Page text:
When I joined Winchester in 1962, it still manufactured guns that radiated a sense of the quality that the “Winchester” name stood for, but there were problems in the wind. The company had not kept up with the times.  They were losing money with the guns and covered their losses on ammunition sales. The old manufacturing methods could no longer be used for a variety of reasons, most of them foolish. Consequently the company hired the former president of Frigidaire, Lowell Krieg, to solve the problem. Forbes called Krieg“The man who fires presidents.”  He came in as an expert, he left as one too.

Unfortunately, his ideas on how to make refrigerators were not compatible with making guns. They might produce a functional gun now and then, but even that was questionable. He began using cheaper materials.  He brought in sheet metal in its early stages, replaced walnut stocks with birch and “Hawaiian p--s elm”, and used poorly finished aluminum instead of machined steel, and so on.  They dumped the “updated” line on the market in 1964.  Out with the old and in with the new.  The problem was, nobody wanted them.  The guns were noticeably inferior. The market rejected Krieg’s Winchesters to the point that the old, pre-‘64 guns became the post-‘64 Winchesters’ worst competition.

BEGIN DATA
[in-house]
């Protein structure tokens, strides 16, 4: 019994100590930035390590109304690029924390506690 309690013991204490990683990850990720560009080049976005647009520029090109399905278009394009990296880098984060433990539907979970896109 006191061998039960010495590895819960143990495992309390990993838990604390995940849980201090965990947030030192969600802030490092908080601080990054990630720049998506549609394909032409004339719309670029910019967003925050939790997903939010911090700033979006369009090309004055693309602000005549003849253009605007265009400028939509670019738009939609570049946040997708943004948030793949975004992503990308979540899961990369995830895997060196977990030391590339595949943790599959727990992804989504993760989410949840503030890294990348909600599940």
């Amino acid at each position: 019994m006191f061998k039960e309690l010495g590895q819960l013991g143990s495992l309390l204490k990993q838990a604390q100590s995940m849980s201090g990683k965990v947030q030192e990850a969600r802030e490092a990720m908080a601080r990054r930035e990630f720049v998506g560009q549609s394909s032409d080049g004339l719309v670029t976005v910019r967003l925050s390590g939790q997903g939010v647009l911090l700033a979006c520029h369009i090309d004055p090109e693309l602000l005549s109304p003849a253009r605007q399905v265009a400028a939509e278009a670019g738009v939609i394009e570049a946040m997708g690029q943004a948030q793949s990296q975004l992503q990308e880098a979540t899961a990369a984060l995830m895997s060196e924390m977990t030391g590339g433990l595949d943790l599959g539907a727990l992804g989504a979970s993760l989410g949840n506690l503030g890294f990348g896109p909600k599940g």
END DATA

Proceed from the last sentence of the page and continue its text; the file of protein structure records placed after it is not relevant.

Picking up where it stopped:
Prior to ’64, People used to refer to the Winchester salesmen with respect as the “Winchester man,” but after ’64, store owners would say, “Here comes the s--- peddler.”

Buyers don’t have the same mentality when buying an appliance as when they purchase their beloved gun.  Not only that, but when you have built up a good name over years, it’s a very hard thing to get back when you tarnish it.  Winchester started to believe that they sold guns based on their name alone, and that they could give the public any old thing as long as it said “Winchester” on it.  They had to learn that the quality of the gun mattered a great deal.  And once people think you make junk, they don’t change their minds easily or even at all.

If it wasn’t for the turmoil of the 1960’s, which created a new type of buyer looking for cheap guns, coupled with the sales of Winchester’s Model 66 to commemorate its 100th year in business, I dare say the company would have gone bankrupt long before it did.  As it stood, they hung on for a while, but they never recovered from that misstep of building Winchesters like you would build a washing machine for Sears.